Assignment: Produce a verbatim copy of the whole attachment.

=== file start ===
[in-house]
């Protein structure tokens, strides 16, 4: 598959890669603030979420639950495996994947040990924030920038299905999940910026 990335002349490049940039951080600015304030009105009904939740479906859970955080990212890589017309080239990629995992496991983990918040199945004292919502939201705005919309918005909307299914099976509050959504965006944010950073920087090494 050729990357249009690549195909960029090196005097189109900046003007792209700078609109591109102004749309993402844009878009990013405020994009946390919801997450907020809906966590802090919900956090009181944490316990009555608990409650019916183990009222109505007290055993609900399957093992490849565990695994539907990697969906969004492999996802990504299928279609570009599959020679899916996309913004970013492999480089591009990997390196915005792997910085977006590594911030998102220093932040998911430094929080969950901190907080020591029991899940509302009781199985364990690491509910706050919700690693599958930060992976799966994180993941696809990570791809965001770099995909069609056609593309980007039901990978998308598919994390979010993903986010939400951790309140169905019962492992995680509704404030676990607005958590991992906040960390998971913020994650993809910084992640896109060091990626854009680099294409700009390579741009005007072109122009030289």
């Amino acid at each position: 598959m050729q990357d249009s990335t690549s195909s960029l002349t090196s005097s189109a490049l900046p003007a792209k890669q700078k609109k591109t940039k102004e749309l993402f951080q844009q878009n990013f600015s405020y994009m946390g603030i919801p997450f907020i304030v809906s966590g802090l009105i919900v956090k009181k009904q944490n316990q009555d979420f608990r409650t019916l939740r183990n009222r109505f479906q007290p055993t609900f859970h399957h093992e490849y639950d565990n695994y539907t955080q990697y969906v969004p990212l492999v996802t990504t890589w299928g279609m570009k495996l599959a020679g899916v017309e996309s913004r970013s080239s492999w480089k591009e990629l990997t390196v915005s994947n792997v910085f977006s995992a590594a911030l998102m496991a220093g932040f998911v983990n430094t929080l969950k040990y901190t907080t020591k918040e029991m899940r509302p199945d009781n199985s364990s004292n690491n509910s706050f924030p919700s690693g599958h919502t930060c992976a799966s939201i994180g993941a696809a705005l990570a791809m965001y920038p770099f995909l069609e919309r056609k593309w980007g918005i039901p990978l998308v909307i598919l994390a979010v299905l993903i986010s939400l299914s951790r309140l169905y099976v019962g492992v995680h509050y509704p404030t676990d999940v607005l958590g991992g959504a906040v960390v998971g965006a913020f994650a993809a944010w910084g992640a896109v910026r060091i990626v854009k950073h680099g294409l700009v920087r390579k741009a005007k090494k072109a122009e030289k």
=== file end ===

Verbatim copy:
[in-house]
């Protein structure tokens, strides 16, 4: 598959890669603030979420639950495996994947040990924030920038299905999940910026 990335002349490049940039951080600015304030009105009904939740479906859970955080990212890589017309080239990629995992496991983990918040199945004292919502939201705005919309918005909307299914099976509050959504965006944010950073920087090494 050729990357249009690549195909960029090196005097189109900046003007792209700078609109591109102004749309993402844009878009990013405020994009946390919801997450907020809906966590802090919900956090009181944490316990009555608990409650019916183990009222109505007290055993609900399957093992490849565990695994539907990697969906969004492999996802990504299928279609570009599959020679899916996309913004970013492999480089591009990997390196915005792997910085977006590594911030998102220093932040998911430094929080969950901190907080020591029991899940509302009781199985364990690491509910706050919700690693599958930060992976799966994180993941696809990570791809965001770099995909069609056609593309980007039901990978998308598919994390979010993903986010939400951790309140169905019962492992995680509704404030676990607005958590991992906040960390998971913020994650993809910084992640896109060091990626854009680099294409700009390579741009005007072109122009030289």
């Amino acid at each position: 598959m050729q990357d249009s990335t690549s195909s960029l002349t090196s005097s189109a490049l900046p003007a792209k890669q700078k609109k591109t940039k102004e749309l993402f951080q844009q878009n990013f600015s405020y994009m946390g603030i919801p997450f907020i304030v809906s966590g802090l009105i919900v956090k009181k009904q944490n316990q009555d979420f608990r409650t019916l939740r183990n009222r109505f479906q007290p055993t609900f859970h399957h093992e490849y639950d565990n695994y539907t955080q990697y969906v969004p990212l492999v996802t990504t890589w299928g279609m570009k495996l599959a020679g899916v017309e996309s913004r970013s080239s492999w480089k591009e990629l990997t390196v915005s994947n792997v910085f977006s995992a590594a911030l998102m496991a220093g932040f998911v983990n430094t929080l969950k040990y901190t907080t020591k918040e029991m899940r509302p199945d009781n199985s364990s004292n690491n509910s706050f924030p919700s690693g599958h919502t930060c992976a799966s939201i994180g993941a696809a705005l990570a791809m965001y920038p770099f995909l069609e919309r056609k593309w980007g918005i039901p990978l998308v909307i598919l994390a979010v299905l993903i986010s939400l299914s951790r309140l169905y099976v019962g492992v995680h509050y509704p404030t676990d999940v607005l958590g991992g959504a906040v960390v998971g965006a913020f994650a993809a944010w910084g992640a896109v910026r060091i990626v854009k950073h680099g294409l700009v920087r390579k741009a005007k090494k072109a122009e030289k």